Earlier this week, for the first time, we first examined in detail the fantastic role-playing role of Starfield from Bethesda in action, and although the overall reaction was very positive, some disagreement arose that the game will be blocked at a speed of 30 frames per second on Xbox Series X and S. Microsoft defined this as a “creative choice”, and nevertheless, many continue to ask aloud the question of why Bethesda cannot simply reduce the solution of the game and provide us with a performance mode at a speed of 60 frames per second.

Well, perhaps we have an answer to this question from guys from Digital Foundry. They calculated pixels in the scene launched on Xbox Series X, and found that it works with an internal resolution of about 1296p, and then temporarily scale up to 4K. While most 4K modes on the console use some scaling, 1296p is a rather low initial resolution, about 60 percent of the present 4K, which means that Bethesda has less space for maneuver to provide a regime that works with a stable a speed of 60 frames per second and a reasonable number of pixels.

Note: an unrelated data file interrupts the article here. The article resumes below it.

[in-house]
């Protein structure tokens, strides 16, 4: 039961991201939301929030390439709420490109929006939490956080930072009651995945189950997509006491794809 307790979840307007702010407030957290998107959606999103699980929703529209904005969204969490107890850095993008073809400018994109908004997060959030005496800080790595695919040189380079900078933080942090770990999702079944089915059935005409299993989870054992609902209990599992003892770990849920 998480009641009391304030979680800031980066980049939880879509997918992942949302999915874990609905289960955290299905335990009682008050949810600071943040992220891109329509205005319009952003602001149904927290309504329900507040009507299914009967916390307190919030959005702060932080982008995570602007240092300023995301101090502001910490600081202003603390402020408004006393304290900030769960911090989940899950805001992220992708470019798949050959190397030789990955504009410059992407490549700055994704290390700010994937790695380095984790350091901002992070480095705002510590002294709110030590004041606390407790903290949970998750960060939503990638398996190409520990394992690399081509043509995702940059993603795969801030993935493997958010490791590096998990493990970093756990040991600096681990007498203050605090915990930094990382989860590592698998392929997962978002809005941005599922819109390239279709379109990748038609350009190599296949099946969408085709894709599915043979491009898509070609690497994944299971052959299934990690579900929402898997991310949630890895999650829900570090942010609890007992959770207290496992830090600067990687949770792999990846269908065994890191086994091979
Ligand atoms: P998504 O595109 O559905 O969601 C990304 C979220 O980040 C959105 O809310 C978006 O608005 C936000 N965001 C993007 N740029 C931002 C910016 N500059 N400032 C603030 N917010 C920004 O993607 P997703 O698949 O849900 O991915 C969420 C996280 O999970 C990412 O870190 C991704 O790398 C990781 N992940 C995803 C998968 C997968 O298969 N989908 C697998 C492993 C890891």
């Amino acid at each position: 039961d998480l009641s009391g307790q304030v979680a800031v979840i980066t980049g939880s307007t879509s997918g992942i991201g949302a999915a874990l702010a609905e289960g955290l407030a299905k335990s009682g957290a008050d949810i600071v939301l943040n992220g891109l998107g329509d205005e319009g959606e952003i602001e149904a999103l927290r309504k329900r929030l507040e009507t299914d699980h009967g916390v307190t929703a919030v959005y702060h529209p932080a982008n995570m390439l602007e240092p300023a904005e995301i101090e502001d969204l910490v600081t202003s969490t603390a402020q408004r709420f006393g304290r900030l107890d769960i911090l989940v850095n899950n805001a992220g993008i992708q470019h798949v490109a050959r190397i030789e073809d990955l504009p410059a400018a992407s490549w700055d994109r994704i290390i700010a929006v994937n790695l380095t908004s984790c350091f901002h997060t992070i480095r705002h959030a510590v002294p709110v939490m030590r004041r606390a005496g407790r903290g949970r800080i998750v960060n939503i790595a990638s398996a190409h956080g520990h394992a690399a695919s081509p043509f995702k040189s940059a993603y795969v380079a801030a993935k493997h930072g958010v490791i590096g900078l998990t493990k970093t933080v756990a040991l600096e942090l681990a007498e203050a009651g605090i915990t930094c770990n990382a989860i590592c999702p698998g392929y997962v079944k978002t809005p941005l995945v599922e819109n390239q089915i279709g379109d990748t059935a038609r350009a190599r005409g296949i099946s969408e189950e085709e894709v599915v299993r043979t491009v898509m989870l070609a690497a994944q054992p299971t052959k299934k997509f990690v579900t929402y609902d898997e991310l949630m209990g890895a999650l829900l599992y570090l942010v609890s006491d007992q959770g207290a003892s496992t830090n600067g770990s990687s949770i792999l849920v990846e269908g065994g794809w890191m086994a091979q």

As for why Starfield works at a speed of 30 frames per second and relatively low internal resolution, Digital Foundry suggests that the game can be attached to the processor due to a large number of interconnected systems. For example, as in Skyrim, objects in the game have constancy-the demonstration included a clip where someone folds many sandwiches on the table-and tracking all this in the entire game galaxy requires some computing power. Starfield also does not skimp on visual polishing, offering global real -time lighting, highly detailed assets and other modern effects.

In other words, 30 frames per second really seem to be a creative choice in this case. Unlike the past, this is not the case when Bethesda creates a game on crazy, poorly optimized technologies. They prefer to push the boundaries in terms of complexity and visual accuracy, and it costs.